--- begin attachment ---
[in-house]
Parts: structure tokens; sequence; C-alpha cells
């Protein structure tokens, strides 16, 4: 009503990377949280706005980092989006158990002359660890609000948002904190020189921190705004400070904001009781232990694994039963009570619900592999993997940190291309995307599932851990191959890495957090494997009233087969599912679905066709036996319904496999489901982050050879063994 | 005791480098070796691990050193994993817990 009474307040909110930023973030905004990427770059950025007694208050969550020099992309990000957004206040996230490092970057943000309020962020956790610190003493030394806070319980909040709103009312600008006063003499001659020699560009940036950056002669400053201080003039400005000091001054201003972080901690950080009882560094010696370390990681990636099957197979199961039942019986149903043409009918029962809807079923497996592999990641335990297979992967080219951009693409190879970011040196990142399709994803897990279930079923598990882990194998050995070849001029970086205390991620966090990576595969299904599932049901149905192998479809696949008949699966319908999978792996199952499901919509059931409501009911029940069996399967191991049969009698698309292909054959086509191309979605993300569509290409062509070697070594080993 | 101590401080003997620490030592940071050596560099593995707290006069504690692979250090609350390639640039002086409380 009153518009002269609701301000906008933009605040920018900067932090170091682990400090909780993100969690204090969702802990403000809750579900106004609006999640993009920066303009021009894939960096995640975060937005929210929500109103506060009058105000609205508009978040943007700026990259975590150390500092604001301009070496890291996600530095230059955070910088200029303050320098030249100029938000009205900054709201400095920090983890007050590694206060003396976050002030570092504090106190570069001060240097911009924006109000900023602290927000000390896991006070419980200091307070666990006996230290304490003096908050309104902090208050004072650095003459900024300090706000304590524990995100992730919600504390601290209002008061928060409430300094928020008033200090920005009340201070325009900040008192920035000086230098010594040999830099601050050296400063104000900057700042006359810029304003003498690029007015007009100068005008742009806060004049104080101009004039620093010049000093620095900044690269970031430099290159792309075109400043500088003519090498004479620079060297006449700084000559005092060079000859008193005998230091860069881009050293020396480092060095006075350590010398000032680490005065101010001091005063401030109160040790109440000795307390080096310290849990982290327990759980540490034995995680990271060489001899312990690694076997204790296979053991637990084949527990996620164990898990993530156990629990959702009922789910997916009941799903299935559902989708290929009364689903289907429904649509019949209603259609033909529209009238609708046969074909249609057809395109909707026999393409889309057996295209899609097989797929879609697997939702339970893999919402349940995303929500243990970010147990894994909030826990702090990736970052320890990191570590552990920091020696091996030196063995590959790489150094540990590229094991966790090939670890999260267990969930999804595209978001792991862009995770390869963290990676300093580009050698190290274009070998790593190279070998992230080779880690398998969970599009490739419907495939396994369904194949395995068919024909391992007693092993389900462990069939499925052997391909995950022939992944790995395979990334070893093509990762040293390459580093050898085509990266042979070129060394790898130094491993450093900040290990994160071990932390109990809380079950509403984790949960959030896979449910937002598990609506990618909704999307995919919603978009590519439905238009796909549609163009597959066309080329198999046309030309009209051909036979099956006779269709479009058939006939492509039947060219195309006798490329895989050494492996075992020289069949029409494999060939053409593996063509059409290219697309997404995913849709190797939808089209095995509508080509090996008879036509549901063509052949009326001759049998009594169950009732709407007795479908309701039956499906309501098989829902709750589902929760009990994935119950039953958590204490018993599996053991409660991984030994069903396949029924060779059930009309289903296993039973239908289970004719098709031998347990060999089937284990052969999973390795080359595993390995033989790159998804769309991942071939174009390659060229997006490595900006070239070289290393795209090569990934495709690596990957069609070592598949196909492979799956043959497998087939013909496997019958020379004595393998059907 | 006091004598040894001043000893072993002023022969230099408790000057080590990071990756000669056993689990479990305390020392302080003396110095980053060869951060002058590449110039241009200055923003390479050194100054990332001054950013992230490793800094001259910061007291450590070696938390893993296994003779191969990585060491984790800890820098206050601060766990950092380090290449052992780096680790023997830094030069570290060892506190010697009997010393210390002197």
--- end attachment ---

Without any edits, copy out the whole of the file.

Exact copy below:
[in-house]
Parts: structure tokens; sequence; C-alpha cells
């Protein structure tokens, strides 16, 4: 009503990377949280706005980092989006158990002359660890609000948002904190020189921190705004400070904001009781232990694994039963009570619900592999993997940190291309995307599932851990191959890495957090494997009233087969599912679905066709036996319904496999489901982050050879063994 | 005791480098070796691990050193994993817990 009474307040909110930023973030905004990427770059950025007694208050969550020099992309990000957004206040996230490092970057943000309020962020956790610190003493030394806070319980909040709103009312600008006063003499001659020699560009940036950056002669400053201080003039400005000091001054201003972080901690950080009882560094010696370390990681990636099957197979199961039942019986149903043409009918029962809807079923497996592999990641335990297979992967080219951009693409190879970011040196990142399709994803897990279930079923598990882990194998050995070849001029970086205390991620966090990576595969299904599932049901149905192998479809696949008949699966319908999978792996199952499901919509059931409501009911029940069996399967191991049969009698698309292909054959086509191309979605993300569509290409062509070697070594080993 | 101590401080003997620490030592940071050596560099593995707290006069504690692979250090609350390639640039002086409380 009153518009002269609701301000906008933009605040920018900067932090170091682990400090909780993100969690204090969702802990403000809750579900106004609006999640993009920066303009021009894939960096995640975060937005929210929500109103506060009058105000609205508009978040943007700026990259975590150390500092604001301009070496890291996600530095230059955070910088200029303050320098030249100029938000009205900054709201400095920090983890007050590694206060003396976050002030570092504090106190570069001060240097911009924006109000900023602290927000000390896991006070419980200091307070666990006996230290304490003096908050309104902090208050004072650095003459900024300090706000304590524990995100992730919600504390601290209002008061928060409430300094928020008033200090920005009340201070325009900040008192920035000086230098010594040999830099601050050296400063104000900057700042006359810029304003003498690029007015007009100068005008742009806060004049104080101009004039620093010049000093620095900044690269970031430099290159792309075109400043500088003519090498004479620079060297006449700084000559005092060079000859008193005998230091860069881009050293020396480092060095006075350590010398000032680490005065101010001091005063401030109160040790109440000795307390080096310290849990982290327990759980540490034995995680990271060489001899312990690694076997204790296979053991637990084949527990996620164990898990993530156990629990959702009922789910997916009941799903299935559902989708290929009364689903289907429904649509019949209603259609033909529209009238609708046969074909249609057809395109909707026999393409889309057996295209899609097989797929879609697997939702339970893999919402349940995303929500243990970010147990894994909030826990702090990736970052320890990191570590552990920091020696091996030196063995590959790489150094540990590229094991966790090939670890999260267990969930999804595209978001792991862009995770390869963290990676300093580009050698190290274009070998790593190279070998992230080779880690398998969970599009490739419907495939396994369904194949395995068919024909391992007693092993389900462990069939499925052997391909995950022939992944790995395979990334070893093509990762040293390459580093050898085509990266042979070129060394790898130094491993450093900040290990994160071990932390109990809380079950509403984790949960959030896979449910937002598990609506990618909704999307995919919603978009590519439905238009796909549609163009597959066309080329198999046309030309009209051909036979099956006779269709479009058939006939492509039947060219195309006798490329895989050494492996075992020289069949029409494999060939053409593996063509059409290219697309997404995913849709190797939808089209095995509508080509090996008879036509549901063509052949009326001759049998009594169950009732709407007795479908309701039956499906309501098989829902709750589902929760009990994935119950039953958590204490018993599996053991409660991984030994069903396949029924060779059930009309289903296993039973239908289970004719098709031998347990060999089937284990052969999973390795080359595993390995033989790159998804769309991942071939174009390659060229997006490595900006070239070289290393795209090569990934495709690596990957069609070592598949196909492979799956043959497998087939013909496997019958020379004595393998059907 | 006091004598040894001043000893072993002023022969230099408790000057080590990071990756000669056993689990479990305390020392302080003396110095980053060869951060002058590449110039241009200055923003390479050194100054990332001054950013992230490793800094001259910061007291450590070696938390893993296994003779191969990585060491984790800890820098206050601060766990950092380090290449052992780096680790023997830094030069570290060892506190010697009997010393210390002197």